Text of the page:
Is it possible to have a bitcoin transaction T that is valid with a very generous transaction fee for which it is impossible for T to be included in the next block, or even in all subsequent blocks?

The block header contains a hash of the previous block header as well the hash of the merkle root of all transactions in the block. Can T exist such that including T in the block renders all possible nonce values for that block futile in solving the mining puzzle?

I'm guessing that the existence of such a transaction for any particular network configuration occurs with very low probability. Is there a proof which shows that such an event is unlikely or even impossible due to the cryptographic properties of the SHA256 hash function?

2 Answers 2


I think that the answer to your question is no, a transaction which makes every block it is included in invalid does not exist.

An important core property of a cryptographic hash function is that there is no discernable relationship between the input data, and output data. If such a relationship existed, then miners could 'cheat' by only creating blocks (input data) that would lead to a valid hash (output data) in the preferred range (lower than the difficulty target). In reality, we see that changing the input data slightly will drastically alter the output data, in a deterministic but unpredictable way.

And so I don't believe a transaction could exist, which would invalidate every block which it was attempted to be included in. Even if you create a block with just a coinbase transaction, and exhaust the nonce and extranonce space without finding a valid solution, the timestamp will still slowly increment, and each time it does you can search the entire nonce/extranonce space again. Probabilistically, since we expect an even, and random output value distribution from the hash function, after enough time, some combination of your transaction / the timestamp / the nonce and extranonce should lead to a valid block.

There is also lots of other data that can be included in a block, and altering any piece of it will affect the block hash as well. Murch's answer here tells us that lately there are ~2000 transactions in a block on average. For simplicity, lets assume that all transactions in the block are independent, so they could be included in any order. The number of permutations for the transaction ordering is thus 2000!, which is a huge number (~3.316 E +5735). For each of these combinations, the miner could exhaust the nonce space, the extranonce space, and then increment the timestamp and do it all again. This makes our number of possible arrangements even more enormous! Given enough time, and computational power, it becomes likely that a valid block hash will be found.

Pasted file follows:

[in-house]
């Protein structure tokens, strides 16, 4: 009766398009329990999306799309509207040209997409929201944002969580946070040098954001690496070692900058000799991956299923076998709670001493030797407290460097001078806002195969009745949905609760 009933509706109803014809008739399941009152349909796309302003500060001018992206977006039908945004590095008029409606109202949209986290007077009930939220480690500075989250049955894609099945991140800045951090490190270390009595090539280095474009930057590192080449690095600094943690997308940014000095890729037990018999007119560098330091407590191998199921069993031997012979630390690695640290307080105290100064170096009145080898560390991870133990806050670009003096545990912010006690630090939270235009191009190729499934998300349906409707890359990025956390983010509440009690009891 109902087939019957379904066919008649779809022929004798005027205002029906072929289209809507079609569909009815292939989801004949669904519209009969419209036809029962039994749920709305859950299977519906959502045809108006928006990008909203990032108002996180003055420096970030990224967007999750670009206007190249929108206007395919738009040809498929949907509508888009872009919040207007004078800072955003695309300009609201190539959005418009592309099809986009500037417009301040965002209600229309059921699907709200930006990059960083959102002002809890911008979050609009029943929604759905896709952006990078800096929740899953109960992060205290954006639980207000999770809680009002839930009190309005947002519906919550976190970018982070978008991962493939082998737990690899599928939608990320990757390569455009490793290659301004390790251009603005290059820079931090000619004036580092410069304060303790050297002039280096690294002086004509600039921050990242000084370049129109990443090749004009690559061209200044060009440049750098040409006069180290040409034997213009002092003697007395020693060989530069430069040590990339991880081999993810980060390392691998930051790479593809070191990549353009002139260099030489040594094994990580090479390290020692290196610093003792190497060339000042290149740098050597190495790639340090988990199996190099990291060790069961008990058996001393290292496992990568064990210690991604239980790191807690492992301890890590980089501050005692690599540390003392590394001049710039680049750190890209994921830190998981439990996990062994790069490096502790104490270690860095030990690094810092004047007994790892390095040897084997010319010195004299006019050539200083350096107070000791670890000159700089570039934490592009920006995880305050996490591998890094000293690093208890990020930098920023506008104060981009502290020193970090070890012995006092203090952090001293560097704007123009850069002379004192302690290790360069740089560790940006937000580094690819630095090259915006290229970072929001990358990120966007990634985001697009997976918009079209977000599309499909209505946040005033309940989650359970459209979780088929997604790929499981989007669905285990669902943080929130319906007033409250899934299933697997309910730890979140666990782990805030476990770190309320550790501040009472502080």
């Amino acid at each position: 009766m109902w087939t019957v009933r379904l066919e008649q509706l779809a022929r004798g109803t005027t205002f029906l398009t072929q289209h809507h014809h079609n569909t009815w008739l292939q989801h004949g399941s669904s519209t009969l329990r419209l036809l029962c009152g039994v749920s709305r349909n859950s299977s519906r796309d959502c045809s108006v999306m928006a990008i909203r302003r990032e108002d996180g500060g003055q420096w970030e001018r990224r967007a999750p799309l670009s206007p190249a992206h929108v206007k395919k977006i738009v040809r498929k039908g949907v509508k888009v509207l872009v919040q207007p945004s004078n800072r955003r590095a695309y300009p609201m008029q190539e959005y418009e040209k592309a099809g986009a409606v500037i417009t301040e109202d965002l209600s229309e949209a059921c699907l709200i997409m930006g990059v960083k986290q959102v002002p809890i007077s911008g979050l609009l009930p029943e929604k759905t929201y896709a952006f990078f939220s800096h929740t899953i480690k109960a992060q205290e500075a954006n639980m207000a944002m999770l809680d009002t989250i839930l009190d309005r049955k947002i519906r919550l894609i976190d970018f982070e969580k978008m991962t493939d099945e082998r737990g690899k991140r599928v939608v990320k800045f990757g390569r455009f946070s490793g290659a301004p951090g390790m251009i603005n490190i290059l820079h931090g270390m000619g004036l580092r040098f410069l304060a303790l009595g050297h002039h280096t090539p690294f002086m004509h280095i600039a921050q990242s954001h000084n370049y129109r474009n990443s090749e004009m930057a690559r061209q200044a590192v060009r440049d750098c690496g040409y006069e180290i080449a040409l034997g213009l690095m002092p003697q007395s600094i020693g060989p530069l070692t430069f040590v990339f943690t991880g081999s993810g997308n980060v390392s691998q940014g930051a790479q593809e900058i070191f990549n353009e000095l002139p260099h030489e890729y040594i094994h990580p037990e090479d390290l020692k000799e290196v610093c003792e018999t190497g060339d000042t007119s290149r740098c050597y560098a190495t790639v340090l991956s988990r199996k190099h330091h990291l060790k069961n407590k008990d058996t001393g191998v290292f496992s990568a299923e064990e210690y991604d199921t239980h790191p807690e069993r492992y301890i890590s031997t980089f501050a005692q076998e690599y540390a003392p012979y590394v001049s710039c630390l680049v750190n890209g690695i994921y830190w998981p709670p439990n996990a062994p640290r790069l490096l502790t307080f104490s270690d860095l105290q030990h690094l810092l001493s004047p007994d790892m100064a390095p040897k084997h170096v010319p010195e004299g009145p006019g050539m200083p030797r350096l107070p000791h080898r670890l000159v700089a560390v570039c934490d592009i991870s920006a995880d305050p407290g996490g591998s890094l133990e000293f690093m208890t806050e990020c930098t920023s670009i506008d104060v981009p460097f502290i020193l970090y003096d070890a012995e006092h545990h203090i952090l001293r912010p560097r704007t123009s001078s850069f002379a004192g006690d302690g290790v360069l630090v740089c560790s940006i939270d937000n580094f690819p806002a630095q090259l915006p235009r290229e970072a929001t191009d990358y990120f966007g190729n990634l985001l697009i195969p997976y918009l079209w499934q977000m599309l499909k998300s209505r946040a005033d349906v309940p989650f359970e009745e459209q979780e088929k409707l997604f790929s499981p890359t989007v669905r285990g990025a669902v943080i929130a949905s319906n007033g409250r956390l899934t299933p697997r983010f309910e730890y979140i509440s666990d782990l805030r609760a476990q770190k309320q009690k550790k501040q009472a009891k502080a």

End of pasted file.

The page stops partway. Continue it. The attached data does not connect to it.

So, just from a probabilistic argument, I don't believe it is possible for the inclusion of some transaction to magically only create invalid blocks. Perhaps someone more well versed in the nitty-gritty details can offer a more thorough proof of this, but I think just the numbers alone, combined with the security properties of a cryptographic hash function, are reasonable enough proof.


Adding onto @chytrik answer, the "proof" that it's impossible to find such a hash is purely probabilistic; perhaps there is some transaction hash which by sheer mind-boggling coincidence would not be hashable with all the others or any nonce to find a block with the necessary difficulty.

If we supposed that this were the case, the next question would be how to find it. I think trying to actually find such a hash would have the difficulty of finding an arbitrary hash collision or harder, where finding a collision is already so difficult that for practical purposes it's considered impossible.

So if you had enough hash power to find the TX that would break the blockchain, you could already break the blockchain in numerous other ways.

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